Why Being a Mom Makes me a Better Businesswoman
Like many new mothers, I was nervous about reconciling my career aspirations with my determination to be a hands-on “supermom.” But it was actually my daughter who gave me the courage to launch my own business; and in many ways, I feel more capable, confident and creative than ever before. Here are five reasons why being a mom makes me a better businesswoman.
That we have the power to bring life into this world still boggles my mind. My daughter was born in August, 2013. Afterwards, I felt a sense of pride and accomplishment transcending anything I had ever felt in the past. I know this is in no way a novel achievement. People give birth every single day. Nonetheless, I often find myself rationalizing: “If I can handle motherhood, I can handle this.”
As parents, we navigate countless challenges, both big and small, every single day. We are forced to make decisions with consequences—say, about the health or education of our children—as well as countless small choices, like what brand of diapers to buy or whether or not sunscreen needs to be organic. Even when you’re contemplating something trivial, the stakes seem high. I’m not utterly confident in every choice I make, but I am confident in my ability to make a decision. I’ve found this has had pleasant ramifications for my professional life. I make decisions. I make them all the time. Some are right, some are wrong, but gosh dang it, you can count on me to make a choice!
When Juliette was born, I held a senior management position at a global content marketing company. I loved my work and my colleagues. My job allowed me to travel the world, to see places I’d probably never have seen otherwise, and to face, and collaboratively solve, complex, global business challenges. I always knew I wanted to launch my own business, but it was hard to justify leaving a financially-secure role that I truly enjoyed. After Jules was born, I felt more motivated (which is saying something—I was already pretty driven). I wanted to do something that would make her proud. I felt like if I worked for myself, I’d also be working for her.
Admittedly, I was also attracted to the idea of setting my own hours and working from home so I could have more time with her. After she was born, traveling and commuting became tougher. But I’ve been pleasantly surprised by how motivated I’ve been. I felt, and still feel, a sense of purpose every morning as I switch on my laptop. I know why I’m working. I know what I’m working towards.
I’ve observed that the most effective employees tend to be those who have well-rounded, happy lives. It’s important to have something, or someone, to go home to after a long, stressful day. It’s paramount that you turn off, unplug, sleep, have fun—whatever. The challenges will be waiting for you tomorrow, and you’ll be better equipped to solve them with a clear mind. Even before motherhood, I was blessed with a happy, busy life—a wonderful husband, a large, loving family and a robust social network. I always took pains to balance my professional obligations and aspirations with my personal relationships and hobbies. But since Jules’s arrival, I’ve become even better at prioritizing and keeping things in perspective. Time has become, unequivocally, my most valuable resource. I’ve learned to quickly identify what’s worth expending emotional energy on. I find I can shrug off small business hiccups that, pre-motherhood, would have derailed my mood and affected my psyche. I no longer have time to “sweat the small stuff.” The upshot: I’m more productive, effective and calm in a crisis.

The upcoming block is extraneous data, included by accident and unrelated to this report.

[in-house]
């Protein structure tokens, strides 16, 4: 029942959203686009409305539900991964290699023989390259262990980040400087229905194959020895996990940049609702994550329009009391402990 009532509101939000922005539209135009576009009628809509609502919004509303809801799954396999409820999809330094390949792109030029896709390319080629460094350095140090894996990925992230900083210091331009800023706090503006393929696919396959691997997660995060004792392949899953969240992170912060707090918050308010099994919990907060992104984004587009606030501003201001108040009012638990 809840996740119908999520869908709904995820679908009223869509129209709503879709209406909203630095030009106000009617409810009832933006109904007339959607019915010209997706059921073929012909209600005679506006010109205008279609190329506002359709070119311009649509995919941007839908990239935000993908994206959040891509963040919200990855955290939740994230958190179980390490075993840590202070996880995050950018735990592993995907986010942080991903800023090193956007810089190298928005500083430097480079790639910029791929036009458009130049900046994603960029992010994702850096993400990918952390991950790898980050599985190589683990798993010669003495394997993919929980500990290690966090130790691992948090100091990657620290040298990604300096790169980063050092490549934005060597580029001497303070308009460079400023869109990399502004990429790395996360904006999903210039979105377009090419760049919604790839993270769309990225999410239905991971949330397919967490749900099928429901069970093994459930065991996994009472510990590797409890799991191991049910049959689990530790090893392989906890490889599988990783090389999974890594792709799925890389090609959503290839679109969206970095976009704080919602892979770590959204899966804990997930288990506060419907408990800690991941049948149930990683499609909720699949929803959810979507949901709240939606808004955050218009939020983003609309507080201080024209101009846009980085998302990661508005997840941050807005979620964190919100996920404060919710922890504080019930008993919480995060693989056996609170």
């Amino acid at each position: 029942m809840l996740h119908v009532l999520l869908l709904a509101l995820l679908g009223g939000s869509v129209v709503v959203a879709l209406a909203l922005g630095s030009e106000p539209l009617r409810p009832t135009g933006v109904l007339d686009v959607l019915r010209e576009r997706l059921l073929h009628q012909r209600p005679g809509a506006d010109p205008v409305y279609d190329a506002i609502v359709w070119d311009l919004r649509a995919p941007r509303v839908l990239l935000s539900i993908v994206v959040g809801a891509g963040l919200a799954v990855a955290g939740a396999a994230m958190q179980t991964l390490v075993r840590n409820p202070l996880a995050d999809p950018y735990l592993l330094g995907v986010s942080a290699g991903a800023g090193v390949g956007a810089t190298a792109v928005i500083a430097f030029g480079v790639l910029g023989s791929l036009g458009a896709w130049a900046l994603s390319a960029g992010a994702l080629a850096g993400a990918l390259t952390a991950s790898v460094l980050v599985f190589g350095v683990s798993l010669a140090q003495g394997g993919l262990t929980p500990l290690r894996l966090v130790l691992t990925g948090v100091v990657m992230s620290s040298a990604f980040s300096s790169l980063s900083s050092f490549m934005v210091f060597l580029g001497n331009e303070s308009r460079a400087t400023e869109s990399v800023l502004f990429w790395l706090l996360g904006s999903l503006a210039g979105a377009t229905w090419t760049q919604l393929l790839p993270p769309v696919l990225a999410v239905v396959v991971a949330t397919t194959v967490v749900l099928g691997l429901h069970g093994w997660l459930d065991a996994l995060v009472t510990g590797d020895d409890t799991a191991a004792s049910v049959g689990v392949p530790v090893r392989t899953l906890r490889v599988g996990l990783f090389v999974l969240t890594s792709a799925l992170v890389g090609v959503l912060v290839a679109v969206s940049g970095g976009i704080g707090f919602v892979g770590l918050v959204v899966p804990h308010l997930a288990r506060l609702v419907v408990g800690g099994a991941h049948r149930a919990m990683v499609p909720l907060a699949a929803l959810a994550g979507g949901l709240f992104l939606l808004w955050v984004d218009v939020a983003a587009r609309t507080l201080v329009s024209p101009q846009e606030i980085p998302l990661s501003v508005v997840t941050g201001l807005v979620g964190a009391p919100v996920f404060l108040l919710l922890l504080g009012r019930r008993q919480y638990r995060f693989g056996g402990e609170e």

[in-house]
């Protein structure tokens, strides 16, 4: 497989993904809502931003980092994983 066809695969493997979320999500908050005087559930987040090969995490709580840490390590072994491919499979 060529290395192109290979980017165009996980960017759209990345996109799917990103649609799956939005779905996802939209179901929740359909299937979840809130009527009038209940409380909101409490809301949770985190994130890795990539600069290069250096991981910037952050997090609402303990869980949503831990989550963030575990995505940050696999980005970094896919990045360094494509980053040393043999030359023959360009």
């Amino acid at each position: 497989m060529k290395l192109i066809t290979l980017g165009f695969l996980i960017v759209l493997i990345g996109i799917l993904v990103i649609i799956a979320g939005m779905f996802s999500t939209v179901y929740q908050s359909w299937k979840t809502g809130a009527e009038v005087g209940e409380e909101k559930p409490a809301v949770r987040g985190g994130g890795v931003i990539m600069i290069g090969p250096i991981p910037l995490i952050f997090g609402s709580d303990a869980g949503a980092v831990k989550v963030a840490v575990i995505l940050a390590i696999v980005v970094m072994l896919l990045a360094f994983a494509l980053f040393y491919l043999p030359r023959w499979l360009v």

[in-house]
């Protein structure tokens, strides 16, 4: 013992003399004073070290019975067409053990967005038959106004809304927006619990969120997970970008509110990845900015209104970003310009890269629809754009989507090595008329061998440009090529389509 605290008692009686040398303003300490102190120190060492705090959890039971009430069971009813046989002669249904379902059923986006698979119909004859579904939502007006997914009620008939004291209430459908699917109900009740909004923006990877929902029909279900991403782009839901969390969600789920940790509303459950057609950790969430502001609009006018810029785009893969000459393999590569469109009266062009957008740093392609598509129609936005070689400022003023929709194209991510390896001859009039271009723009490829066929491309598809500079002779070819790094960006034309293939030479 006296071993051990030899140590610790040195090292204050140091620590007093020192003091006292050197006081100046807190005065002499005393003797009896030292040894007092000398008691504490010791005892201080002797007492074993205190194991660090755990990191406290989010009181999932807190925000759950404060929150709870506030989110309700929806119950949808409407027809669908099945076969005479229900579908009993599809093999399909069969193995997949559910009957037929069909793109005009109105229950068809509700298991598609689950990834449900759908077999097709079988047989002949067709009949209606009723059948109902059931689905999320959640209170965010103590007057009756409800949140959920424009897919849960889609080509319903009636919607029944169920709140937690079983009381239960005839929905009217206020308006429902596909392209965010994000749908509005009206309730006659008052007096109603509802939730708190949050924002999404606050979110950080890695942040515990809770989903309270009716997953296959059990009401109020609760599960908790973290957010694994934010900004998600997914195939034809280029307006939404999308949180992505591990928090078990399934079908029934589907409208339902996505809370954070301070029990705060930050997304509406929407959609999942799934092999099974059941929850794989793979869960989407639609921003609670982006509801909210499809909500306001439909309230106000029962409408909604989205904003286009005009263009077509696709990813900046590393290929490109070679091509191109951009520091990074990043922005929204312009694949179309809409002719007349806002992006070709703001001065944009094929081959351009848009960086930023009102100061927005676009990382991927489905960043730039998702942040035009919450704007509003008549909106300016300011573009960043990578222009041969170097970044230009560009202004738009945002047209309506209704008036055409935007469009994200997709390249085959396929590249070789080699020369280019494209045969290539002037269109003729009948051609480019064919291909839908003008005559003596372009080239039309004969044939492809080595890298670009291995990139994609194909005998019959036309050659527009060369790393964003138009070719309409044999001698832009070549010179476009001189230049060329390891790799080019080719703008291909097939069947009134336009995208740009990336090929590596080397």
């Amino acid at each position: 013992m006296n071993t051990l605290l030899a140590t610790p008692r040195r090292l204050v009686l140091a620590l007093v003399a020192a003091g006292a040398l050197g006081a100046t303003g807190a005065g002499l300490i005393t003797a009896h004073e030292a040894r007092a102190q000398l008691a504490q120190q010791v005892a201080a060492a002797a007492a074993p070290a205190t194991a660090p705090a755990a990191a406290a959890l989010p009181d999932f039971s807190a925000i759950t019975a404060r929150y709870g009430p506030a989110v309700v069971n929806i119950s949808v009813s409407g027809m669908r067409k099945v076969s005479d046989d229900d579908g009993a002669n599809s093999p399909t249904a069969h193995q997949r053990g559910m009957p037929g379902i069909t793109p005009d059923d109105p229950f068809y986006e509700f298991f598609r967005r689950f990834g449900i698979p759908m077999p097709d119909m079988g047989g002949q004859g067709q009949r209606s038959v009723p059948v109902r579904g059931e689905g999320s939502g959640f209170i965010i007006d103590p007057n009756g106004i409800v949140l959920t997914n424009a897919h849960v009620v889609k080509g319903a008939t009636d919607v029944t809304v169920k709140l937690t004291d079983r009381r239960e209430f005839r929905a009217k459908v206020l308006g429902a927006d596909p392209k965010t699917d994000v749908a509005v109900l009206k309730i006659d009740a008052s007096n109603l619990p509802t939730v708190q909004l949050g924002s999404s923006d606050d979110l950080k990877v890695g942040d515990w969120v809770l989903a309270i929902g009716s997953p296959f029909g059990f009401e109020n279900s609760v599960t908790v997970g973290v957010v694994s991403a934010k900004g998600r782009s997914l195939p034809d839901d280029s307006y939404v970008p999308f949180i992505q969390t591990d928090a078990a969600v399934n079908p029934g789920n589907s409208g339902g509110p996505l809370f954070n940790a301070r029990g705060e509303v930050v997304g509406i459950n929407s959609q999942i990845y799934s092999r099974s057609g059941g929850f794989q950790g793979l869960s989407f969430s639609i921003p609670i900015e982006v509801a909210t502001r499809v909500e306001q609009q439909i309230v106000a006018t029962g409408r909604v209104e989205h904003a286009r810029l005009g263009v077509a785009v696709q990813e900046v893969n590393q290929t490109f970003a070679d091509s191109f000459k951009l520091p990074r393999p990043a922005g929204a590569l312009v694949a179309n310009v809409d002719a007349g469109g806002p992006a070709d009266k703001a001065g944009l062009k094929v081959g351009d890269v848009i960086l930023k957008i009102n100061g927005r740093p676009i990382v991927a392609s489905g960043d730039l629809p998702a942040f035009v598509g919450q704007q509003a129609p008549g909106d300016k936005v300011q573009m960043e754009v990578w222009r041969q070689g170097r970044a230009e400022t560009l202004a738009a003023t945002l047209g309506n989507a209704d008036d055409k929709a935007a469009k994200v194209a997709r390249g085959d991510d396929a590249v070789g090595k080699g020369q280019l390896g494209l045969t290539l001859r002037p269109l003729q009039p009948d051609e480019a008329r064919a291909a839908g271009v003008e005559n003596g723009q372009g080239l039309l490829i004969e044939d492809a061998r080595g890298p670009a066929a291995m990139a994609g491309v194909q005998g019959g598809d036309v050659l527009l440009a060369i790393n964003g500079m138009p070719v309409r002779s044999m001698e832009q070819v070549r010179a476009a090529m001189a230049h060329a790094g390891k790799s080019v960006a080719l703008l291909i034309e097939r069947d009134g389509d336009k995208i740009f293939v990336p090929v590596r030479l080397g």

One of the coolest things about becoming a parent is that you get to be a child again. You watch the wonder with which your toddler approaches each new experience, and it gives you pause, too. The ocean is really damn cool. That bunny in our yard is pretty special. And that airplane overhead? Wow.
This may provoke a few eye rolls, but Juliette’s marvel and boundless energy inspire me. I love her curiosity. I admire it, even! I want to see the world as she does—as a magical place chock full of new things to discover. She also forces me to continuously flex my creative muscles. I’m required to make up stories, songs and games daily—and I love it. It’s helped me become a more imaginative thinker and storyteller.
Yes, I’ve left out the hard parts. The balancing act is tough. My most common insecurity stems from the fear that I’m not giving enough to anyone, or anything—that I’m spread too thin. I also realize I’m lucky to have a skill set and work in an industry that allow me to run my business from home. But, in all sincerity, having a child has made me a more confident, effective and creative businesswoman.
By Jacqueline Lisk